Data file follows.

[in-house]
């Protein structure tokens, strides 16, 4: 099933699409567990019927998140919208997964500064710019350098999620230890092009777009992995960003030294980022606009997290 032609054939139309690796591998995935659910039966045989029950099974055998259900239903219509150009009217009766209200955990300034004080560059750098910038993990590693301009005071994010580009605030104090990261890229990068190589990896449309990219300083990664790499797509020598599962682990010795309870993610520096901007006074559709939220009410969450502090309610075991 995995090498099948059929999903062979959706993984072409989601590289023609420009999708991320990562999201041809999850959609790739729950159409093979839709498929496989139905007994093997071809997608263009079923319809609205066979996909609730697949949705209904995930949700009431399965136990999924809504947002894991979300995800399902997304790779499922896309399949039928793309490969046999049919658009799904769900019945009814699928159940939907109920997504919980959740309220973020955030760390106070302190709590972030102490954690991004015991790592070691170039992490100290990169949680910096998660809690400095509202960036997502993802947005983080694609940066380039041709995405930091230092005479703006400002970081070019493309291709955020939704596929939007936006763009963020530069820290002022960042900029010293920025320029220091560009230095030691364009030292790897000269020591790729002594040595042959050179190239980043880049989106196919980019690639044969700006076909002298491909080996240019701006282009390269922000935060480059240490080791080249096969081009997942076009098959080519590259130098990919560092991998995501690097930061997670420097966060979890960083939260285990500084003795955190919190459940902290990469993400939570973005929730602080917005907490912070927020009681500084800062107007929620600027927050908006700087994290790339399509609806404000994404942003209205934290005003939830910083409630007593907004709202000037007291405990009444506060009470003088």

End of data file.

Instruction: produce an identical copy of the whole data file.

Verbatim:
[in-house]
């Protein structure tokens, strides 16, 4: 099933699409567990019927998140919208997964500064710019350098999620230890092009777009992995960003030294980022606009997290 032609054939139309690796591998995935659910039966045989029950099974055998259900239903219509150009009217009766209200955990300034004080560059750098910038993990590693301009005071994010580009605030104090990261890229990068190589990896449309990219300083990664790499797509020598599962682990010795309870993610520096901007006074559709939220009410969450502090309610075991 995995090498099948059929999903062979959706993984072409989601590289023609420009999708991320990562999201041809999850959609790739729950159409093979839709498929496989139905007994093997071809997608263009079923319809609205066979996909609730697949949705209904995930949700009431399965136990999924809504947002894991979300995800399902997304790779499922896309399949039928793309490969046999049919658009799904769900019945009814699928159940939907109920997504919980959740309220973020955030760390106070302190709590972030102490954690991004015991790592070691170039992490100290990169949680910096998660809690400095509202960036997502993802947005983080694609940066380039041709995405930091230092005479703006400002970081070019493309291709955020939704596929939007936006763009963020530069820290002022960042900029010293920025320029220091560009230095030691364009030292790897000269020591790729002594040595042959050179190239980043880049989106196919980019690639044969700006076909002298491909080996240019701006282009390269922000935060480059240490080791080249096969081009997942076009098959080519590259130098990919560092991998995501690097930061997670420097966060979890960083939260285990500084003795955190919190459940902290990469993400939570973005929730602080917005907490912070927020009681500084800062107007929620600027927050908006700087994290790339399509609806404000994404942003209205934290005003939830910083409630007593907004709202000037007291405990009444506060009470003088």